Mitsubishi Pajero. There was a time when this car was a symbol of privileged circumstances, prosperity and material comfort.
Pajero was Pajero. I had never really thought about it but as I was typing this article it occurred to me just how peculiar the word Pajero actually is, don’t you think? And yes, I do not know what it means. Anyway Mitsubishi’s darling even did inspire competition to come up with answers such as the Prado. All of a sudden, the popularity dipped, it dipped so hard that you rarely see one on the roads in this day and age.
The Rav4 swiftly replaced the once popular with the ladies Pajero short chasis. Well of course there are the newer ones, which for some reason seem to be reserved for the government ministries and big organisations.
The once ‘ Big Daddy’ of Japanese 4x4s has been around since the Eighties, earning respect for its durability, reliability and spaciousness, nonetheless, as technology advances we see some things become obsolete or they are replaced by the bigger and better.
The automotive world is no exception to this rule.
How it works is quite simple. A car may be released with technology that has never been seen before and set a standard among the next line of vehicles to hit the market.
However, when a vehicle manages to achieve a higher standard than those of its class then it certainly negatively affects other cars in its genre.
Unfortunately, the Mitsubishi Pajero is a victim of this constant loop of advances. The Pajero seems to have been left behind in the race right after 1996 and the rising status of the Prado.
The Pajero was available in 2800cc diesel, 3000cc and 3500cc petrol engine variants. The 2.8 and 3.0 had very similar power output figures with the diesel winning with greater available torque.
The 3.5 was by far the most powerful option, giving very usable power for on and off road use.
Super select transmission
The diesel engine was an in-line four cylinder block with an inter-cooler and a turbocharger, both options for petrol were in the V6 configuration and naturally aspirated meaning no turbochargers and the like.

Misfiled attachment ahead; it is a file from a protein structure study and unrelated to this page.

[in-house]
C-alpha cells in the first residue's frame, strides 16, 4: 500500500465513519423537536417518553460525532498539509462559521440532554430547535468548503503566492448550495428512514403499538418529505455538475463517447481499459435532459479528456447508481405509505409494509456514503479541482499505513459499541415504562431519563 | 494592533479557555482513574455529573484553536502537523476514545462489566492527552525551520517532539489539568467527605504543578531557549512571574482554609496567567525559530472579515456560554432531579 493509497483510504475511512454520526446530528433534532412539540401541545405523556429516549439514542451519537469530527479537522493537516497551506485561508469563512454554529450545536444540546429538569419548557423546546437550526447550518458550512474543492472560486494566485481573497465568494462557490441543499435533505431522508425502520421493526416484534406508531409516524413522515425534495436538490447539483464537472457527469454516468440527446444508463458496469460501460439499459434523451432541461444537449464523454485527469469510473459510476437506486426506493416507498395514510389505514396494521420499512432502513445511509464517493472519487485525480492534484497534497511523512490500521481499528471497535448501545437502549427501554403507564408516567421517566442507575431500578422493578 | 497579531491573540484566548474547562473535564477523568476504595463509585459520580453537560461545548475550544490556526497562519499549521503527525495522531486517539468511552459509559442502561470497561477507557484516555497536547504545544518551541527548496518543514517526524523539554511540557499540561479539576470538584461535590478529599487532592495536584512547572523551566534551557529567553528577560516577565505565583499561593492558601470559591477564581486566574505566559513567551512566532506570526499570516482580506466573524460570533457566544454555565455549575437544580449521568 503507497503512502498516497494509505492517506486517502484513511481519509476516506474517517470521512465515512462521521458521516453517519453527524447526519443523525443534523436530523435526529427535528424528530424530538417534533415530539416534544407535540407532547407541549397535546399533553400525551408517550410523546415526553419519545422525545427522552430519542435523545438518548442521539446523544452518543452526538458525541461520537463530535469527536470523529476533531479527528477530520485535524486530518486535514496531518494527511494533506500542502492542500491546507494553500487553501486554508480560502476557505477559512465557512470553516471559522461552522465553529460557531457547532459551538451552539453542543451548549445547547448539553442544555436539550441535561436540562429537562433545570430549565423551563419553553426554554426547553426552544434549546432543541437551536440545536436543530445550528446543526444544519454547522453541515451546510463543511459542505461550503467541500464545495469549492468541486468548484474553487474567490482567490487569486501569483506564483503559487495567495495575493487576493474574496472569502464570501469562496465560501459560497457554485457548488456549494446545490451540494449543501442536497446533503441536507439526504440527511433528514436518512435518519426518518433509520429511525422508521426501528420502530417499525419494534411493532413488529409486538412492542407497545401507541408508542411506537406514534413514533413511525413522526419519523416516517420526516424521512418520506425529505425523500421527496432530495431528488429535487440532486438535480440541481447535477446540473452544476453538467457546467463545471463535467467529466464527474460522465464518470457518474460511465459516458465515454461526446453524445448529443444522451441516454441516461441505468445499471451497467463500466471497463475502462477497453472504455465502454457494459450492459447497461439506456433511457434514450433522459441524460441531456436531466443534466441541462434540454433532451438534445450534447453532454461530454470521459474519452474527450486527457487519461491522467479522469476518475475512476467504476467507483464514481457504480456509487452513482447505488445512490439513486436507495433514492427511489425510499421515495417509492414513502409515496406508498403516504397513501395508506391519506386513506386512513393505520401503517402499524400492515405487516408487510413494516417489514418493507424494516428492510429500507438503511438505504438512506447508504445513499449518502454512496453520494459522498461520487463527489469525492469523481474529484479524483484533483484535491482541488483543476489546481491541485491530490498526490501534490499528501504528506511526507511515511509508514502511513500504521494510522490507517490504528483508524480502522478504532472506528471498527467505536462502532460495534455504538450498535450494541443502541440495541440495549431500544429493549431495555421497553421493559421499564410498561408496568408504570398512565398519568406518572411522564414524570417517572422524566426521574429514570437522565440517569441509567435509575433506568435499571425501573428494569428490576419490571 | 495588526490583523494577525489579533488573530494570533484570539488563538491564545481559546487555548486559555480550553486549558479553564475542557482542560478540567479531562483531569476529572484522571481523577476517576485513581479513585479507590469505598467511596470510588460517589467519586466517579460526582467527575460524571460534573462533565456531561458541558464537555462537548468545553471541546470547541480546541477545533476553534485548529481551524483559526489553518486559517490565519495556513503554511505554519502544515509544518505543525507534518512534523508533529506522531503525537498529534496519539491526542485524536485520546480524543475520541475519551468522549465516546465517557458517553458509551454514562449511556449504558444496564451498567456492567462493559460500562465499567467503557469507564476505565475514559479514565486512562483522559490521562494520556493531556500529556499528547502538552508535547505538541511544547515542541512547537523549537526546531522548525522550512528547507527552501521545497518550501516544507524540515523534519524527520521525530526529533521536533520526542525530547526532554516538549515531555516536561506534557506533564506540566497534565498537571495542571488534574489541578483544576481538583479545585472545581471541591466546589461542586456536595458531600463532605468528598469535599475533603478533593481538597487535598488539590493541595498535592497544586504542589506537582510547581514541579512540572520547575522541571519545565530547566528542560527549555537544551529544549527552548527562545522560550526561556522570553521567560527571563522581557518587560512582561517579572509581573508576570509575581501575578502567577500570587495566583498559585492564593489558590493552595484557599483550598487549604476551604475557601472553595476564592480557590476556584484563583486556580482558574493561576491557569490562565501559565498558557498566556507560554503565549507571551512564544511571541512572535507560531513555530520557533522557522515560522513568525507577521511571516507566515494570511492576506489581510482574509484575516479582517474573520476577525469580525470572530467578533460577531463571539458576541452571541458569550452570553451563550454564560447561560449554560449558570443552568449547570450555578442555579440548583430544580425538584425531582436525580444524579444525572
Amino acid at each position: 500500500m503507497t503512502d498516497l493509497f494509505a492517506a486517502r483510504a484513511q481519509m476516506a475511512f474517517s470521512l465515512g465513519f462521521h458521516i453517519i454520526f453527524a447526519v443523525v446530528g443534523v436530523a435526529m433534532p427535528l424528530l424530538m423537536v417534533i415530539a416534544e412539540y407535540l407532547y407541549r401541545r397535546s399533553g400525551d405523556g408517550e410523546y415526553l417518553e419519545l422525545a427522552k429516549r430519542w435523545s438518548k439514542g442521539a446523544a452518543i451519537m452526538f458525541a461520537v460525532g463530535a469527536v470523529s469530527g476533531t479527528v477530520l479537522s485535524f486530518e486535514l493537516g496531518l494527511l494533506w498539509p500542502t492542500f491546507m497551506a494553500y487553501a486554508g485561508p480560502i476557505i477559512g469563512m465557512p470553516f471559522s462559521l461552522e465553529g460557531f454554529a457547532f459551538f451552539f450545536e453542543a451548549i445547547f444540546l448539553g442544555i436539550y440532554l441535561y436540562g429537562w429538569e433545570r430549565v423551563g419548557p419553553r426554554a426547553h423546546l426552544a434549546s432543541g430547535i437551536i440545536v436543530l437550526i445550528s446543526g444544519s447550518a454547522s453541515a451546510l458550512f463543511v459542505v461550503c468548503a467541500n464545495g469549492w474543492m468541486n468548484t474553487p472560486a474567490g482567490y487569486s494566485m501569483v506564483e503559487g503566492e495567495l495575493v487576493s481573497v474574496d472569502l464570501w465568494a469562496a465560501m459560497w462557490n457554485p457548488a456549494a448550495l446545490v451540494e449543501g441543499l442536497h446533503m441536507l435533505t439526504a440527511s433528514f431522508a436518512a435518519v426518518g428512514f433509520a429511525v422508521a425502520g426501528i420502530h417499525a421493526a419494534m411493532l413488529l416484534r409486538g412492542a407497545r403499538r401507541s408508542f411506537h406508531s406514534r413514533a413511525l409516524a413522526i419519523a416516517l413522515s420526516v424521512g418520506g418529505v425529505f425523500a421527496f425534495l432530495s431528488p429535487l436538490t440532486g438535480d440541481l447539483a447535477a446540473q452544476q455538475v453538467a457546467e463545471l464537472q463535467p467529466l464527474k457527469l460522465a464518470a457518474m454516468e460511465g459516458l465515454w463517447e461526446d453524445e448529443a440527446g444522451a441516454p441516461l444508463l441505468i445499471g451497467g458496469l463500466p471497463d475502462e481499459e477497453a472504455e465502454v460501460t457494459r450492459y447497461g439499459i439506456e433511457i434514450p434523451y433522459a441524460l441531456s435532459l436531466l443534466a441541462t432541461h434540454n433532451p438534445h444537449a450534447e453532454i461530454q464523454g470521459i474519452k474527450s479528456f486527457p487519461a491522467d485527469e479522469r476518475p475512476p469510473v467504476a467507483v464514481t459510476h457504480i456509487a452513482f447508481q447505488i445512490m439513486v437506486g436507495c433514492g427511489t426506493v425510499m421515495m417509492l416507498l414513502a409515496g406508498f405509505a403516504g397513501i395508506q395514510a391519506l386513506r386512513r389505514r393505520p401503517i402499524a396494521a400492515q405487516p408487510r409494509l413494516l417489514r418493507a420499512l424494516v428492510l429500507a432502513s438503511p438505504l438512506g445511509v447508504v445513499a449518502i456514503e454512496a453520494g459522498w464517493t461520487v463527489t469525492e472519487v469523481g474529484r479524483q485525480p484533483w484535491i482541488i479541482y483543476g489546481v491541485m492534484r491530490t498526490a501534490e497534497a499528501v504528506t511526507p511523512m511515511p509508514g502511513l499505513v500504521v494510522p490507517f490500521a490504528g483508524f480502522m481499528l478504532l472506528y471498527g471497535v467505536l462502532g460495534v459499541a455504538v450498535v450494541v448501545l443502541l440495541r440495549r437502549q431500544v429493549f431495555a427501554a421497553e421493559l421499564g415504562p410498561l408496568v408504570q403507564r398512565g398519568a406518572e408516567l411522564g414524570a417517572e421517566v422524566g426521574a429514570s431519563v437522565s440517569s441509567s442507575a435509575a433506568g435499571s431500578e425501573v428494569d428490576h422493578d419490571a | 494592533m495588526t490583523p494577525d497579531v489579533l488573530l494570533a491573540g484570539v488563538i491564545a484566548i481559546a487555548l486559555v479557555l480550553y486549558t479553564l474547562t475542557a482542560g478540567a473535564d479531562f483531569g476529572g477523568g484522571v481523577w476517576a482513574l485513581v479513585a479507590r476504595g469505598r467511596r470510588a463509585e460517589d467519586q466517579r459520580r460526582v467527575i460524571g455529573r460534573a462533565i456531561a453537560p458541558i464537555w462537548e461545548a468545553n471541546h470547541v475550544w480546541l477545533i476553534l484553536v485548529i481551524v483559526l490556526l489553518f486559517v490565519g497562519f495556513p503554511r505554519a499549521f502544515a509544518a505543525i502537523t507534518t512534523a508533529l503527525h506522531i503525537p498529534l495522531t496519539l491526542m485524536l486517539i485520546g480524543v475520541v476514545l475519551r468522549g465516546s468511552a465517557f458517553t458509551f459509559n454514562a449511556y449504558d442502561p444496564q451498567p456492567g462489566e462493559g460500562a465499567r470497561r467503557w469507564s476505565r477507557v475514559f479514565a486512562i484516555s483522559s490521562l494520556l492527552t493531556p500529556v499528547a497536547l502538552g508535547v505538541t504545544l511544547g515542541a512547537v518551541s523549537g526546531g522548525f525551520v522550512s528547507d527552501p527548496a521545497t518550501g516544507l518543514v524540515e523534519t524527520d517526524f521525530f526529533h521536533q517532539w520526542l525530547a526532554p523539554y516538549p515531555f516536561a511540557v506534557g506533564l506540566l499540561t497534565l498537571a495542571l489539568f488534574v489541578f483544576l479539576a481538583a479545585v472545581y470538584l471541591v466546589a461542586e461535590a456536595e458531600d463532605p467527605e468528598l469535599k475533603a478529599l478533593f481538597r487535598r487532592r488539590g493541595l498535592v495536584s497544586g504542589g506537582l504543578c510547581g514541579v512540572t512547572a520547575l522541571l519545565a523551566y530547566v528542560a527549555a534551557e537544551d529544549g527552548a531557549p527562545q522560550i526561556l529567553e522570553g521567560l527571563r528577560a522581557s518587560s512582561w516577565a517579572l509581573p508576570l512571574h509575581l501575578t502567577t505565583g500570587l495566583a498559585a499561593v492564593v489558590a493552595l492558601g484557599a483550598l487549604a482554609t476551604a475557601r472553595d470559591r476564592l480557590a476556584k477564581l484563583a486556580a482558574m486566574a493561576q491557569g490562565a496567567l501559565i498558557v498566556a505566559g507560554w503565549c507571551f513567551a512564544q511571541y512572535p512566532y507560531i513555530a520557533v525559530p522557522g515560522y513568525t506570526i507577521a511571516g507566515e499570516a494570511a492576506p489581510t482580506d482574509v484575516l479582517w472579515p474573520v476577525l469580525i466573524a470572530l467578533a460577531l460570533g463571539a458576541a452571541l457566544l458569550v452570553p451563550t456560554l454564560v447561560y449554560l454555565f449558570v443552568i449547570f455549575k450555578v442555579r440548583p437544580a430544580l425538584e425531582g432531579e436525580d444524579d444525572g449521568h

On the more lavish versions Mitsubishi did use their ‘Super Select’ transmission option to deliver selectable drive to either two or four wheels dependent on requirement. This was delivered via either an automatic or manual gearbox. This meant that you had several options when on the move. Either two-wheel drive via the rear wheels or differing choices of four-wheel drive.
With our substandard roads, poor and sporadic service to the cars the Pajero proved to be a pain to own. And as we all know we have always been moving towards tighter economic times from way back, the constant breakdowns gave the Pajero a bad buzz among buyers.
At the garages, you hear conversations such as ‘gearboxes are the first bits to break’. Listen out for transmission whine, under body damage, grumbling wheel bearings, suspension alignment, pathetic body roll in tight corners, very soft suspension, steering arm ball joints, the diesels are slow and all engines are thirsty, rust everywhere on older models etc etc, the list goes on. And finally the appearance of the first Prado sealed the deal.
However, the Pajero seems to be making a comeback with the newer models. But the price tags are still way out of reach for many. Most of these are government or company driven and as usual, with cars in this category, they are either banged up and look ugly or are in pristine condition.
Let us wait and see how these refreshed models fair on the Prado infested roads.